Review: When Christ and His Saints Slept

When Christ and His Saints Slept, by Sharon Kay Penman

rating: 5 out of 5 stars

Book Source: Local bookstore

The remarkable Eleanor of Aquitaine Trilogy by Sharon Kay Penman began in 1996 with the publication of When Christ and His Saints Slept. Thus begins the remarkable story of the Angevins and their conquest of the English throne.
Men thought it God's inexplicable joke that Henry should have sired twenty-three children, and of them all only two born in wedlock...
When Christ and His Saints Slept
In the fall of 1120, off the coast of Normandy, the infamous White Ship ran aground, leading to the drowning of William Adelin. This in itself may have just been a footnote in history but for the fact that William happened to be the only legitimate male offspring of Henry I, Duke of Normandy and King of England. As you might imagine, this presented quite a problem.

This is where Penman's fascinating tale of royal machinations and scheming begins. The novel follows the story of Henry I's daughter, Maude (remembered historically as Matilda, but to avoid confusion Penman -- thankfully -- uses the interchangeable name of Maude) and her quest for the throne of England, which was skillfully wrenched away by her likable, politically inept cousin, Stephen of Blois.

The politics and players of the time were numerous and convoluted, but Penman doesn't simplify to appease readers. Instead, she embraces it and the result is one of the most intelligent, informative novels of historical fiction to grace our bookshelves. Tangled relationships are clearly defined and twisted motives are neatly presented, making for a historically accurate account of one of the longest, bitterest fights for a throne that was to last well over a dozen years and ravage the English countryside. The devastation and death it brought to the English people was so complete that chroniclers of the day referred to their period as the time "when Christ and his saints slept." (Catchy, huh?)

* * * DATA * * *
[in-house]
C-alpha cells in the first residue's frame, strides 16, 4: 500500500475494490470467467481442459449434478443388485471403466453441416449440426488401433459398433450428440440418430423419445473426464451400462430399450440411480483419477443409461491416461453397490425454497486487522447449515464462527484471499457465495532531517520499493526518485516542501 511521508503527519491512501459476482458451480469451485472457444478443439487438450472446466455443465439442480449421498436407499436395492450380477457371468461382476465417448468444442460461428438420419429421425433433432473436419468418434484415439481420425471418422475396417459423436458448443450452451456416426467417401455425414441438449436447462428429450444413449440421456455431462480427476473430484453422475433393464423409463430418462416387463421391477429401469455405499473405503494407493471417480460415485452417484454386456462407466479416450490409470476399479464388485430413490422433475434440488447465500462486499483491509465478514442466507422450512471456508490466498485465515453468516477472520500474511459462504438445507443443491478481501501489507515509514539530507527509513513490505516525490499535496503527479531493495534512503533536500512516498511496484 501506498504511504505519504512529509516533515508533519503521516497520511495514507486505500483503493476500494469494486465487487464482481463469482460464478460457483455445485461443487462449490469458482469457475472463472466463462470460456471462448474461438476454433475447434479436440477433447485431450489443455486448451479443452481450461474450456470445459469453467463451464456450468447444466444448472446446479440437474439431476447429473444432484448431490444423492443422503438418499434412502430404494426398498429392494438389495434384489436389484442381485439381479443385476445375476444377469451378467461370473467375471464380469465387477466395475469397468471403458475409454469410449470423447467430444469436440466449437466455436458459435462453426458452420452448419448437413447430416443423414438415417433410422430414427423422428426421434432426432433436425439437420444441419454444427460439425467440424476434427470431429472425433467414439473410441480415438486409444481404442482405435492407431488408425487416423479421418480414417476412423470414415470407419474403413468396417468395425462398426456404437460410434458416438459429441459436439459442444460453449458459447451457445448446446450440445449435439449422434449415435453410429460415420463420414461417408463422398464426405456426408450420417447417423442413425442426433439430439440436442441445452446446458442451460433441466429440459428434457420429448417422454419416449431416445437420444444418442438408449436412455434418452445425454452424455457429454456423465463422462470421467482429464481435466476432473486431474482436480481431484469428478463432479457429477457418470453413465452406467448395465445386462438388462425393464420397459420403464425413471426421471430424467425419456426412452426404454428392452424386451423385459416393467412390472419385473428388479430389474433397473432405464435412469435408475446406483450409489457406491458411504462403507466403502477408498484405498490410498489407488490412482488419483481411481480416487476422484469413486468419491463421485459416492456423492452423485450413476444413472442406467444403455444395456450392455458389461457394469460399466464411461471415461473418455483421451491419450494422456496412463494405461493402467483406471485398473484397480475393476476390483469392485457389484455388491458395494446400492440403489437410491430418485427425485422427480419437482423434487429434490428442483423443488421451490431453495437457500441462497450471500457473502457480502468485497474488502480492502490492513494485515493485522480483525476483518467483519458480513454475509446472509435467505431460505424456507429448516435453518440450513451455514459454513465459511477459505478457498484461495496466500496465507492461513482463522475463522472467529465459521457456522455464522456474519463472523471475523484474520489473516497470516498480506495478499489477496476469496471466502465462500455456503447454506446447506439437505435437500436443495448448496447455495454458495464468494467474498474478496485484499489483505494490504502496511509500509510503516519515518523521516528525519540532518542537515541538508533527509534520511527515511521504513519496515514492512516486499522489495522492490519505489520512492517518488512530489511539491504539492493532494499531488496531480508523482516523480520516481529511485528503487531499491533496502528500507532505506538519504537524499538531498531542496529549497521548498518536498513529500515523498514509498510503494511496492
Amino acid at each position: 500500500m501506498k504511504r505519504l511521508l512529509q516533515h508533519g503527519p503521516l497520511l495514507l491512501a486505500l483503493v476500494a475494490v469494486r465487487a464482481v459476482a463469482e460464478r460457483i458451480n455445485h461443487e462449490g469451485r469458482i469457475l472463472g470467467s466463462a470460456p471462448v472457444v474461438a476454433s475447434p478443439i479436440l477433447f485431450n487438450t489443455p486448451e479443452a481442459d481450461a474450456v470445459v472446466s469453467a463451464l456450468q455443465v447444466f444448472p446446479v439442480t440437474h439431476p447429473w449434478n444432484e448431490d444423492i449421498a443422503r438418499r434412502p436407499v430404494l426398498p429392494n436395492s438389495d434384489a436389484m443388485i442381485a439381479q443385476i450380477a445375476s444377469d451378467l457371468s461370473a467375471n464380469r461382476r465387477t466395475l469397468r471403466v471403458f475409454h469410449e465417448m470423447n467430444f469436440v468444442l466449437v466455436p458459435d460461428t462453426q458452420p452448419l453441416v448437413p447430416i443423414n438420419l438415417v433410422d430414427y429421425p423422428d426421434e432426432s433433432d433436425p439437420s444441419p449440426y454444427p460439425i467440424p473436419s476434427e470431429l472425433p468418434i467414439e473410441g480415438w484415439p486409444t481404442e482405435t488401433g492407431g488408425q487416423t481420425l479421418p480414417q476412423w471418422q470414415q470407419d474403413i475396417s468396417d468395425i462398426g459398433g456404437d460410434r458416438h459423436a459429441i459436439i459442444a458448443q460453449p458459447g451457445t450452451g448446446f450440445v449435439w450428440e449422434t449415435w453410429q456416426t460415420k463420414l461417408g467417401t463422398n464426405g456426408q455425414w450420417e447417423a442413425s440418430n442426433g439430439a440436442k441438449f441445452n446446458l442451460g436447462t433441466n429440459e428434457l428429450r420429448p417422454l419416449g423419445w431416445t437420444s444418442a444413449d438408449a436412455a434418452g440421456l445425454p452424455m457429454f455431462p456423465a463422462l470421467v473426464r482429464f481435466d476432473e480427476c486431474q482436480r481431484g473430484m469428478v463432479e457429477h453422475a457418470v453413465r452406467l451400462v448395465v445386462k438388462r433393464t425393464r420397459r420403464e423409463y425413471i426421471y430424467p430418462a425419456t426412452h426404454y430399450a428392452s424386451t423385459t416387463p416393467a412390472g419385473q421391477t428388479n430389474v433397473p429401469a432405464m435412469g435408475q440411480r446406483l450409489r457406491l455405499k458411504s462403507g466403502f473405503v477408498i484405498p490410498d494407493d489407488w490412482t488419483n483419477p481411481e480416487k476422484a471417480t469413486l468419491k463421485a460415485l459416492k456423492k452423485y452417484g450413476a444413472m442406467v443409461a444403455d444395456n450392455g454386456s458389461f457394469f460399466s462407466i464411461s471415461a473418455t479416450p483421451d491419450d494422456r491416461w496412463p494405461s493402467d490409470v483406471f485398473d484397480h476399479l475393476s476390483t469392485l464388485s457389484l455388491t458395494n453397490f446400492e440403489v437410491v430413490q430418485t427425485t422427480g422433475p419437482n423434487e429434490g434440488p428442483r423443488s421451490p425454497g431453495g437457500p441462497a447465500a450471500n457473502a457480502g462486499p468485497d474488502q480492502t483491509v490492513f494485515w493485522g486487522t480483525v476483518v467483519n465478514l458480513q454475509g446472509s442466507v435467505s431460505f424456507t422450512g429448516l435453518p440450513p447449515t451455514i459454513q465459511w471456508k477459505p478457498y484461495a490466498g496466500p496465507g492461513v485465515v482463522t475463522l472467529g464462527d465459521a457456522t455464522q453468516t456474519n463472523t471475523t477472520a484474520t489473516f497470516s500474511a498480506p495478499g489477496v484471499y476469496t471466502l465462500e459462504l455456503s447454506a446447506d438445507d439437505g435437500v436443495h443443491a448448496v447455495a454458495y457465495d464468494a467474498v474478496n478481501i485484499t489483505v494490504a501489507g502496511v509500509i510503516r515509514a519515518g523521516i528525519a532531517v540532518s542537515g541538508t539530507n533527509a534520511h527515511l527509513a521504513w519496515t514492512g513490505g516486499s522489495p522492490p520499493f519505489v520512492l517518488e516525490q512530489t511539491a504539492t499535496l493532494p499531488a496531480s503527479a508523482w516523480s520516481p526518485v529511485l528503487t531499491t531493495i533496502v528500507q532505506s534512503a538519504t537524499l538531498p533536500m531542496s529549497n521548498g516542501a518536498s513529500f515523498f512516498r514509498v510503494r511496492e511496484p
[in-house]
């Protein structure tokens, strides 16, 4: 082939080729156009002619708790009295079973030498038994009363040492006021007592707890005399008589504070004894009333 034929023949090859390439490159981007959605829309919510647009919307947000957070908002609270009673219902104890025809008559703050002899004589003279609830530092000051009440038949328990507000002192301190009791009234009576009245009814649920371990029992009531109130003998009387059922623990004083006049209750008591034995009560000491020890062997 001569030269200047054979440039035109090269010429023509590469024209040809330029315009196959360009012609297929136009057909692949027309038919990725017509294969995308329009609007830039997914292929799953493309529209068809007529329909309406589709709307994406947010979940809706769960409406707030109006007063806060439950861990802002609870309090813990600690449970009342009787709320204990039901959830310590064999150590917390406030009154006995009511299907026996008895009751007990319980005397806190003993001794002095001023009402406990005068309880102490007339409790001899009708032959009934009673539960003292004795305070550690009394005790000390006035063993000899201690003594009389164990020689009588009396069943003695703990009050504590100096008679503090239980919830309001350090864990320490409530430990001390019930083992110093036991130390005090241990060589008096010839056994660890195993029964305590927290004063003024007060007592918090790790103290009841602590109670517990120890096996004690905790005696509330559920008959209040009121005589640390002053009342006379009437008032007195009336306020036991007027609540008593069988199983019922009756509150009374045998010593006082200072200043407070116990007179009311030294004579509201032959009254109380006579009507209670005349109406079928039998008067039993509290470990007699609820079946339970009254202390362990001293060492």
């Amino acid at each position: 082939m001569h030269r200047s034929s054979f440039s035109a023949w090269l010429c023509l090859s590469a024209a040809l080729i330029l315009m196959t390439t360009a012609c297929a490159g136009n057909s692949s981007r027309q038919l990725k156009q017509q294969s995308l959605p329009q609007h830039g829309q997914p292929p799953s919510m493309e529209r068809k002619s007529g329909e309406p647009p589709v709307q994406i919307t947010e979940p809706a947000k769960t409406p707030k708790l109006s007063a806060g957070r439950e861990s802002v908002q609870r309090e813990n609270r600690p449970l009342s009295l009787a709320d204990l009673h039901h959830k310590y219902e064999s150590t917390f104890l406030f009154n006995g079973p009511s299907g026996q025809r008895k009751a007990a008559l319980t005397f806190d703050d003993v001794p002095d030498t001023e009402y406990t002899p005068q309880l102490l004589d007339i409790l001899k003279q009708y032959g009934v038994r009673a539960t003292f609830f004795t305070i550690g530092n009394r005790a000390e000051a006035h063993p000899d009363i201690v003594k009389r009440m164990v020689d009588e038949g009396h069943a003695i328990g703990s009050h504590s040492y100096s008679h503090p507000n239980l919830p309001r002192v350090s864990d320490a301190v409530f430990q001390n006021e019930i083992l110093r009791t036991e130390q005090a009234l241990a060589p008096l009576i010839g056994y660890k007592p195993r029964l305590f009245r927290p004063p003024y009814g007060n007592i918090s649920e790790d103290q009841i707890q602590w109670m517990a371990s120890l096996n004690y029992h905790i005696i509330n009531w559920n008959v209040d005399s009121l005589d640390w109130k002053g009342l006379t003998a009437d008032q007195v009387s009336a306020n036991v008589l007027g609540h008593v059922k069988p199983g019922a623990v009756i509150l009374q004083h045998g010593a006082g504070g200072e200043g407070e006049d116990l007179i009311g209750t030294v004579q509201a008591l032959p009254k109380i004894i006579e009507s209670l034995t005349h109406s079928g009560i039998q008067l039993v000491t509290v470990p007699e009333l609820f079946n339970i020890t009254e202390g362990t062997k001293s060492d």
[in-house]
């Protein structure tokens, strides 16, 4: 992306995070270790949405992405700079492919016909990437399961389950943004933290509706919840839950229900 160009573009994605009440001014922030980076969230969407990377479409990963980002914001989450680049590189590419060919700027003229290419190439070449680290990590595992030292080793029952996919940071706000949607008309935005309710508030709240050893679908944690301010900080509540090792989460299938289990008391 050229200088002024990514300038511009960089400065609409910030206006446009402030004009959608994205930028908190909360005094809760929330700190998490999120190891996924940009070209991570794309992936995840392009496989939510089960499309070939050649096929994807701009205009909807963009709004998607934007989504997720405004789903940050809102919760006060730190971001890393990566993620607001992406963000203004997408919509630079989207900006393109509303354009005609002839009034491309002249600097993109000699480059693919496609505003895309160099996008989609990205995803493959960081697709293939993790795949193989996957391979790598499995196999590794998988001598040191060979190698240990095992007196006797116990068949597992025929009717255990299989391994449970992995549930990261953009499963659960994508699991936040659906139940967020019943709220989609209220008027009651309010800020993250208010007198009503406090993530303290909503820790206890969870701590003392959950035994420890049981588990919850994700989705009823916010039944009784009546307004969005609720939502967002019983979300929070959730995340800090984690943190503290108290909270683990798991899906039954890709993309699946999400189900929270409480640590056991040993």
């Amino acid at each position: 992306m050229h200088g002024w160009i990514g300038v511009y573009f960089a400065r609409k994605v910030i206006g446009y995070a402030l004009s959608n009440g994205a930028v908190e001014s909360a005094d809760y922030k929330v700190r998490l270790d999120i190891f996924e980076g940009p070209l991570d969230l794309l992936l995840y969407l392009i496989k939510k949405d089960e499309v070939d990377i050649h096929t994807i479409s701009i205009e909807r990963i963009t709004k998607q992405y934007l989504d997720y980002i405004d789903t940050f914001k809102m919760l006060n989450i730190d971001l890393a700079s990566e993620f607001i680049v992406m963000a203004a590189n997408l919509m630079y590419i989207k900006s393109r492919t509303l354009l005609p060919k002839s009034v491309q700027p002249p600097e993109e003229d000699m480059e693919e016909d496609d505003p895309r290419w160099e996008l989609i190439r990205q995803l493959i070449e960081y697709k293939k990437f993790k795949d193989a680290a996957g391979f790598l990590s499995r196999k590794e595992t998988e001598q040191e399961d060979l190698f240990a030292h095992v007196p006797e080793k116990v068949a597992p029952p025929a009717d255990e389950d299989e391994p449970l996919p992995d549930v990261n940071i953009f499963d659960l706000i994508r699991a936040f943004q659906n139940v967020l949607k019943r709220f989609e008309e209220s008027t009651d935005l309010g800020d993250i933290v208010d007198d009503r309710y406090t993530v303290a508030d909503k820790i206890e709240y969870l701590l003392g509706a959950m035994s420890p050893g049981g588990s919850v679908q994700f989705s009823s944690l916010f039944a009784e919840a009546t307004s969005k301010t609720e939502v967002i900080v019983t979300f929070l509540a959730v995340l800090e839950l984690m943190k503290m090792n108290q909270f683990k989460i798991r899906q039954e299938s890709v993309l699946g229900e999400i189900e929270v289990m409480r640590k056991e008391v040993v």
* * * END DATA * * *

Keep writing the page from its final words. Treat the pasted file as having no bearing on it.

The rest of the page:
At 768 pages, this isn't a light read by any estimation. The thirty-four years covered in this novel ends with the death of Stephen, leaving the rapt reader to rush over to Wikipedia to find out what happens next. Thankfully, it also left the door open for a sequel, the second book in the series, Time and Chance.

As usual, Penman provides the reader a thorough author's note to explain any historic deviations in her story. She explains the use of any fictional characters and carefully clarifies time and place, which only adds legitimacy to her already meticulous presentation.

If you haven't yet picked up a Penman novel, When Christ and His Saints Slept is the perfect introduction to a writer renowned for her command of historical fiction.

Title: When Christ and His Saints Slept
Author: Sharon Kay Penman
ISBN: 978-0345396685
pages: 768
Publisher: Ballantine Books
Date: February 6, 1996


  1. Indeed, Sharon Kay Penman is one of the best. When Christ and His Saints Slept was the first of her novels that I read. Since then I've read them all with the latest, Devil's Brood, on order.

  2. Awesome review! I'm counting down the minutes til I can leave work and run to the bookstore to pick up Devil's Brood - it better be there or heads will roll!

  3. I keep looking at the clock every couple of minutes wondering where, oh where, is my FedEx guy?

    Every time I've pre-ordered something from Amazon, it's been right on my door step the morning of release. But that was back when we lived in an actual city and not way, way, way out here in Sasquatch-land.

    Maybe bigfoot ate my copy of Devil's Brood? WHERE IS IT?!? (And it's only 8:30 am)

  4. Great review - This was one of the early books I read when I started reading historical fiction and I really enjoyed it. I should probably go back sometime and read it again. Some of the complex relationships and political goings on would probably make more sense to me now.

  5. You know, that's true, Daphne. It's interesting how our appreciation of a certain book increases after more exposure to the genre or a certain time period (for HF, anyway). Books I didn't appreciate when I was new to the genre I later came to appreciate.

  6. And this one is on the TBR list, too. Great review!



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